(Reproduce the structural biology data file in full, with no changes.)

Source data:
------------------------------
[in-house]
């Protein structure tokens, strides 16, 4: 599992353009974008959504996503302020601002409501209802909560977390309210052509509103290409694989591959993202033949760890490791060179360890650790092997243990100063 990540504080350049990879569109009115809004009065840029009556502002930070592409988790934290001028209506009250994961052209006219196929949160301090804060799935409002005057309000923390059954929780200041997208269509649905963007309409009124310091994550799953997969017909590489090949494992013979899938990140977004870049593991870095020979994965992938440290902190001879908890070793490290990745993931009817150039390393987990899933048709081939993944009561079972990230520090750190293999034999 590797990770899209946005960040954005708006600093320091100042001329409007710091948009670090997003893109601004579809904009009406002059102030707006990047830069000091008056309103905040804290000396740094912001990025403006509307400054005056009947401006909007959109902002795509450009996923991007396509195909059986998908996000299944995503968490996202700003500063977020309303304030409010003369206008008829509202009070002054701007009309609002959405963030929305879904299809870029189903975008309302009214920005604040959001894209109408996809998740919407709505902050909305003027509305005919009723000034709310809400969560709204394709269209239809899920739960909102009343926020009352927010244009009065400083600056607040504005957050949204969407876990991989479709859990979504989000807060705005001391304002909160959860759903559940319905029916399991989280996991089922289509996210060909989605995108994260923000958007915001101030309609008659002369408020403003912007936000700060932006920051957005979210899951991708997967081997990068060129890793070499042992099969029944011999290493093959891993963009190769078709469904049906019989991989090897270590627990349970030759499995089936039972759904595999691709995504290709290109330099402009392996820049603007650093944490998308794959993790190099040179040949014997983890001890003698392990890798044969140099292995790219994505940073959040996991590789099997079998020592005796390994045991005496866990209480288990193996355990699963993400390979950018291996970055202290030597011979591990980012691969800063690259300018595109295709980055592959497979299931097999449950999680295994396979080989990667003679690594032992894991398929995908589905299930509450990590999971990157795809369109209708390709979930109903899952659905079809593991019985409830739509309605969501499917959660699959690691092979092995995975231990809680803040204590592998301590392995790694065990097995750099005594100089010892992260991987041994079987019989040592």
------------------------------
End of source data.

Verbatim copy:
[in-house]
């Protein structure tokens, strides 16, 4: 599992353009974008959504996503302020601002409501209802909560977390309210052509509103290409694989591959993202033949760890490791060179360890650790092997243990100063 990540504080350049990879569109009115809004009065840029009556502002930070592409988790934290001028209506009250994961052209006219196929949160301090804060799935409002005057309000923390059954929780200041997208269509649905963007309409009124310091994550799953997969017909590489090949494992013979899938990140977004870049593991870095020979994965992938440290902190001879908890070793490290990745993931009817150039390393987990899933048709081939993944009561079972990230520090750190293999034999 590797990770899209946005960040954005708006600093320091100042001329409007710091948009670090997003893109601004579809904009009406002059102030707006990047830069000091008056309103905040804290000396740094912001990025403006509307400054005056009947401006909007959109902002795509450009996923991007396509195909059986998908996000299944995503968490996202700003500063977020309303304030409010003369206008008829509202009070002054701007009309609002959405963030929305879904299809870029189903975008309302009214920005604040959001894209109408996809998740919407709505902050909305003027509305005919009723000034709310809400969560709204394709269209239809899920739960909102009343926020009352927010244009009065400083600056607040504005957050949204969407876990991989479709859990979504989000807060705005001391304002909160959860759903559940319905029916399991989280996991089922289509996210060909989605995108994260923000958007915001101030309609008659002369408020403003912007936000700060932006920051957005979210899951991708997967081997990068060129890793070499042992099969029944011999290493093959891993963009190769078709469904049906019989991989090897270590627990349970030759499995089936039972759904595999691709995504290709290109330099402009392996820049603007650093944490998308794959993790190099040179040949014997983890001890003698392990890798044969140099292995790219994505940073959040996991590789099997079998020592005796390994045991005496866990209480288990193996355990699963993400390979950018291996970055202290030597011979591990980012691969800063690259300018595109295709980055592959497979299931097999449950999680295994396979080989990667003679690594032992894991398929995908589905299930509450990590999971990157795809369109209708390709979930109903899952659905079809593991019985409830739509309605969501499917959660699959690691092979092995995975231990809680803040204590592998301590392995790694065990097995750099005594100089010892992260991987041994079987019989040592």